- #6View all Photos#6 in LouisvilleHistoric Homes/Mansions, ToursTYPE1 to 2 hoursTIME TO SPENDHistoric Homes/Mansions, ToursTYPE1 to 2 hoursTIME TO SPENDRead More
Part of the Old Louisville historic district – America's largest Victorian neighborhood – the Conrad-Caldwell House Museum stands as a preserved example of Richardsonian Romanesque architecture. Known as "Conrad's Castle," the mansion features lavish interior design elements like stained glass windows, parquet floors and seven different types of hardwood. Once home to two of Louisville's most prominent businessmen, Theophile Conrad and William E. Caldwell, the house is now open for tours, allowing visitors to learn about the era, the neighborhood and the families who resided here.
Recent visitors said that if you love historic homes, you'll enjoy taking a tour of the Conrad-Caldwell House Museum. Reviewers were especially impressed with the home's intricate woodwork and the interior's careful restoration. If you don't want to pay for the tour, recent visitors still said you should still make your way over to Old Louisville (which stretches 45 square blocks) to wander the historic neighborhood and marvel at the many Victorian homes. When your feet need a break, take a seat in the city's Central Park, which was designed by Frederick Law Olmsted, the same landscape architect behind New York City's famous park of the same name.
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Named after the popular Louisville Slugger baseball bat, this field is home turf for the minor league baseball team the Louisville Bats. Even though you may not be a devoted follower of minor league ball, recent visitors assured you'll want to catch a game while in town, especially if you're traveling with kids: Aside from the clean facilities and reasonable prices, reviewers were particularly fond of the on-site carousel (which costs just $1 to ride) and playground.
Travelers also praised the reasonable ticket and concession prices. Plus, all spectators are permitted to bring in one plastic bottle of water per person, as long as it's a clear bottle and the seal has not been broken.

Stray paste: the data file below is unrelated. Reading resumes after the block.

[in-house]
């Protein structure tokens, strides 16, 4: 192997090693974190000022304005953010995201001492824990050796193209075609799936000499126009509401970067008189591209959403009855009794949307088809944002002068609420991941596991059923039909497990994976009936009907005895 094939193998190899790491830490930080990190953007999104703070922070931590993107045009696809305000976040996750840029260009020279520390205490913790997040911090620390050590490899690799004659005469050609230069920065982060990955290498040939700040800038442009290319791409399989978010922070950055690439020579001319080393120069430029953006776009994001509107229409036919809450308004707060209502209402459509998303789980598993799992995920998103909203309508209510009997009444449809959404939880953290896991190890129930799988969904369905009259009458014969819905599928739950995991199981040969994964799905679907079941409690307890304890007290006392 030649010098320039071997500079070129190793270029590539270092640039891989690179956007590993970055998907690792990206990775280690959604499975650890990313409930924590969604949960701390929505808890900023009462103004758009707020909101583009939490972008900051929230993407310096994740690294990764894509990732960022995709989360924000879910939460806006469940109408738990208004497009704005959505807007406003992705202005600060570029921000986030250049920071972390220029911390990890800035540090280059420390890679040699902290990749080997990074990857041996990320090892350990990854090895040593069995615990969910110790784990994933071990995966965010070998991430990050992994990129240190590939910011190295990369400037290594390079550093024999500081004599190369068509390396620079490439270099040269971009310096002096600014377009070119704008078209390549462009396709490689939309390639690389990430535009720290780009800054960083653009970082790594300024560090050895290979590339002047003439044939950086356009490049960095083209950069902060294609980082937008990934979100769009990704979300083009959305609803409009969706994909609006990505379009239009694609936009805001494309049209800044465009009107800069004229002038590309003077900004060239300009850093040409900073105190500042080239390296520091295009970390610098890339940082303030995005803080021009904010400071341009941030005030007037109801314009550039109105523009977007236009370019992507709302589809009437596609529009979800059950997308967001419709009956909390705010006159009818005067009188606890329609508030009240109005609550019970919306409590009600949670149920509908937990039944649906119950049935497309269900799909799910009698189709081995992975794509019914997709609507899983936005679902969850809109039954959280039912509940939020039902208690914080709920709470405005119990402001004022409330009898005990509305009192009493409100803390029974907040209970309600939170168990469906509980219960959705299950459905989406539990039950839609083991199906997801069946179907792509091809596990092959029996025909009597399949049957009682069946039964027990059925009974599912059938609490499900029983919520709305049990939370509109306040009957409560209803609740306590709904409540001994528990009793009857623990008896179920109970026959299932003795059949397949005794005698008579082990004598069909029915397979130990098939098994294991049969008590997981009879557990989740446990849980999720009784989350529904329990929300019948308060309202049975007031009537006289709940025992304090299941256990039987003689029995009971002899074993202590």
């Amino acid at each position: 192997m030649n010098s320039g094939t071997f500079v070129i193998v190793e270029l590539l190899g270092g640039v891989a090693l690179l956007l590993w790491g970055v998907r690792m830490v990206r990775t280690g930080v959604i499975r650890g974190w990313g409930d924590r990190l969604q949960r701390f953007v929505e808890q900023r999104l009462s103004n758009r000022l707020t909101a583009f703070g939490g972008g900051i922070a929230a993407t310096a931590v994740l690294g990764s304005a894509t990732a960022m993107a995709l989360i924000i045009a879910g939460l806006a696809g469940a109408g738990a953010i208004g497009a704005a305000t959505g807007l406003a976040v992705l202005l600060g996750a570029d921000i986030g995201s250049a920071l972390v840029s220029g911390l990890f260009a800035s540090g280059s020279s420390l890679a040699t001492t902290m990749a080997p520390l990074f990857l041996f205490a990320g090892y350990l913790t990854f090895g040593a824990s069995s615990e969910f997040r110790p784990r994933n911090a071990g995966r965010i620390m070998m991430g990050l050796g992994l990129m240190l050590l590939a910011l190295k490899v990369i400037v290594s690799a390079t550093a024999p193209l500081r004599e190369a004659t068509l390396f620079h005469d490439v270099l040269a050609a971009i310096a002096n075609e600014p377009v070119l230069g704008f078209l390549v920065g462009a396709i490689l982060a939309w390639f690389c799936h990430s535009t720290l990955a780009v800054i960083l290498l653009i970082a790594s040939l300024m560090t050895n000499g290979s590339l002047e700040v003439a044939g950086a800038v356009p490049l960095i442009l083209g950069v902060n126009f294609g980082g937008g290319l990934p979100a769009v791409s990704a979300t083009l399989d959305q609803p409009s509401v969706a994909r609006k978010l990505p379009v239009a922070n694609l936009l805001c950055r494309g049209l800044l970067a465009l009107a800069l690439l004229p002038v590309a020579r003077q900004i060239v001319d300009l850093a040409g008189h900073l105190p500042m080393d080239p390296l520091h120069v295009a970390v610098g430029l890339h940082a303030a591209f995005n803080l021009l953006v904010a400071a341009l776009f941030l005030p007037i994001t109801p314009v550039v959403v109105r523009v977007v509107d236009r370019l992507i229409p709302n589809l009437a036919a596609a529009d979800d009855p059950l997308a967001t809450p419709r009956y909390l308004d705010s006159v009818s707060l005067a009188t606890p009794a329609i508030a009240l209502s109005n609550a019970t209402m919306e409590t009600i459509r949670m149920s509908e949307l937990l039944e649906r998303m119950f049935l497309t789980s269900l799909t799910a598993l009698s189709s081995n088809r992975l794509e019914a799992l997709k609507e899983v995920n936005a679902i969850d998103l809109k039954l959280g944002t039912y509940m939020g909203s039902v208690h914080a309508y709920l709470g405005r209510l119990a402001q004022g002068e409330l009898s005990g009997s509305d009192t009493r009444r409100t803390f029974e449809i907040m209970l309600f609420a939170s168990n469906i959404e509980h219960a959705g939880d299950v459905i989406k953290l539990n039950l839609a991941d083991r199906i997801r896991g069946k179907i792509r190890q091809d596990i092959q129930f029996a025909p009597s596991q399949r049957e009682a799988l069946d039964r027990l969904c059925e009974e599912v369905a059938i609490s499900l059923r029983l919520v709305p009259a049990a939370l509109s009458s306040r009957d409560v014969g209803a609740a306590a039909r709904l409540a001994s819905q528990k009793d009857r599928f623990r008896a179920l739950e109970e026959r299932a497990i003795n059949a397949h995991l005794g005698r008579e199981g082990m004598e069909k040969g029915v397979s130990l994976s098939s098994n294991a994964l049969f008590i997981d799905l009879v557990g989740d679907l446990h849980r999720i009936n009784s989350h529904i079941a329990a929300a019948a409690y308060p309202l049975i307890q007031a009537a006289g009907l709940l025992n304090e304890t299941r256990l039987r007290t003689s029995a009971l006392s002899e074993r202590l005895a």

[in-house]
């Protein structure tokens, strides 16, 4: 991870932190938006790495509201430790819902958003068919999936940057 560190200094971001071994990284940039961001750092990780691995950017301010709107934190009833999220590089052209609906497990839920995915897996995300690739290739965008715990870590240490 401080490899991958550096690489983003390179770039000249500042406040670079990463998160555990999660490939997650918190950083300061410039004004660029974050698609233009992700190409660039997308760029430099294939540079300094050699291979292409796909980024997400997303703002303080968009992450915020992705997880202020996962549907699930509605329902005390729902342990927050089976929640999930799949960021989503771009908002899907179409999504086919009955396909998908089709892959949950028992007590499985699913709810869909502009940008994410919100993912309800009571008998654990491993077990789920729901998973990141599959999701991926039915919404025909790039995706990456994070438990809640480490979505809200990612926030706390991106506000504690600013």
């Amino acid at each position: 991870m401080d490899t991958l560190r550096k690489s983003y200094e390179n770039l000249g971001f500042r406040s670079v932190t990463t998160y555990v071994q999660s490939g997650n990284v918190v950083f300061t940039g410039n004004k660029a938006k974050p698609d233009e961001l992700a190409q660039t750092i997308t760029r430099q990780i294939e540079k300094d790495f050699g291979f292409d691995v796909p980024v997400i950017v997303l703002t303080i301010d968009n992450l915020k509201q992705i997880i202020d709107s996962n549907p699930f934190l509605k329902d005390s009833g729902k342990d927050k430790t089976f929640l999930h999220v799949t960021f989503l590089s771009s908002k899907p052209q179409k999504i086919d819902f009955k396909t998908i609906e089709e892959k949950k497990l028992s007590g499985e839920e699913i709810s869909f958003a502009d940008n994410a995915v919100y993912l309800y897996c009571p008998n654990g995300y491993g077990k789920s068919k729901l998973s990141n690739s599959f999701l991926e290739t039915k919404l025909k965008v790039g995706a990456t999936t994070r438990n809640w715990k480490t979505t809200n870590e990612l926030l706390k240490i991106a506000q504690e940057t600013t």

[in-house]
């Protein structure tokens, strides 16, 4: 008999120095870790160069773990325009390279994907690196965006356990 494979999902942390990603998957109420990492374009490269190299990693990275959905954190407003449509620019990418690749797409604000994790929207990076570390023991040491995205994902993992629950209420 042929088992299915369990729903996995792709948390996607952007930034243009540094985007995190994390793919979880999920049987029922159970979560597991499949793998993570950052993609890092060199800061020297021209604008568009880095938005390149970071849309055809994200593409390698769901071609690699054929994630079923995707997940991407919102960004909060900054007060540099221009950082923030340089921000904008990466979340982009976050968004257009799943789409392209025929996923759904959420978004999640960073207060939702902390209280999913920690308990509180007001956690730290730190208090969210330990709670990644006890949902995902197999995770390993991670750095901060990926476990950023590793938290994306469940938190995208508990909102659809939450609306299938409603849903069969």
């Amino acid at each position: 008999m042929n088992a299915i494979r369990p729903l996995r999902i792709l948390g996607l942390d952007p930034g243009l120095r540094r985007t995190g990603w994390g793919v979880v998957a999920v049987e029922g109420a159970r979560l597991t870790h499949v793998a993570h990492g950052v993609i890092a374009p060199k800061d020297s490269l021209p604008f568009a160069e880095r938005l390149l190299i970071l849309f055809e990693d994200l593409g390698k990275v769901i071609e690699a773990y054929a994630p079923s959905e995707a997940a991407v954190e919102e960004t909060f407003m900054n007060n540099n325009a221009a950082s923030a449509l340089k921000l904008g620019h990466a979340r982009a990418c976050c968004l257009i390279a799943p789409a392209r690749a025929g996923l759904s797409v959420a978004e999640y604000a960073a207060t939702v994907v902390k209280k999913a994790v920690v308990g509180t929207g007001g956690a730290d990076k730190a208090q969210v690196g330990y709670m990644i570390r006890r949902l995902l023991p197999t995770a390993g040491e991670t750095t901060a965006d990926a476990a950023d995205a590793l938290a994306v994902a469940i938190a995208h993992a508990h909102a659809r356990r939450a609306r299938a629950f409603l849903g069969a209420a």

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According to recent travelers, this cemetery isn't a must for everyone, for obvious reasons. But if you enjoy Victorian-era art, you'll probably find these monuments and mausoleums of east Louisville interesting to behold. Recent visitors described the cemetery's atmosphere as "beautiful" and "serene" and said it's a worthy addition to your itinerary no matter the season.
For most people, the highlight of visiting is a stop by the burial plot of Harland Sanders, better known as Colonel Sanders of Kentucky Fried Chicken fame. According to rumor, Sanders was buried in his characteristic starch white suit and black string tie. Cave Hill Cemetery is also the final resting place for legendary boxer and activist Muhammad Ali.
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Open since 1969, the Louisville Zoo is home to more than 1,500 animals across its 134 acres. Among the highlights for recent visitors were the polar bear, tiger and giraffe sightings, as well as the camel rides.
Recent guests praised the zoo for its engaging guides and clean facilities and particularly note it's a good spot to take very young children (because Louisville Zoo is small, it's easily manageable for short legs to walk through). Travelers also described the zoo's atmosphere as relaxing and said that it never feels overly crowded thanks to its well-designed layout.
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Yet another standout site in downtown's West Main District, the Frazier History Museum is a special treat for lovers of military trivia as well as arms collectors. It's known for having an extensive collection of shields, swords, armor and medieval weaponry, plus a rifle once owned by president George Washington and Theodore Roosevelt's "Big Stick."
Recent visitors said they were initially disappointed with the cost of admission, but after spending time in the museum felt the price was fair for the experience offered. Highlights for reviewers included "The Lewis and Clark Experience" exhibit, which was a particular hit with kids, and the "Spirits of the Bluegrass: Prohibition and Kentucky," which patrons enjoyed for its wealth of local history. Visitors also loved the daily historical interpretation performances, which showcase people and events that changed the world, such as Dolley Madison, Annie Oakley and Little Bighorn.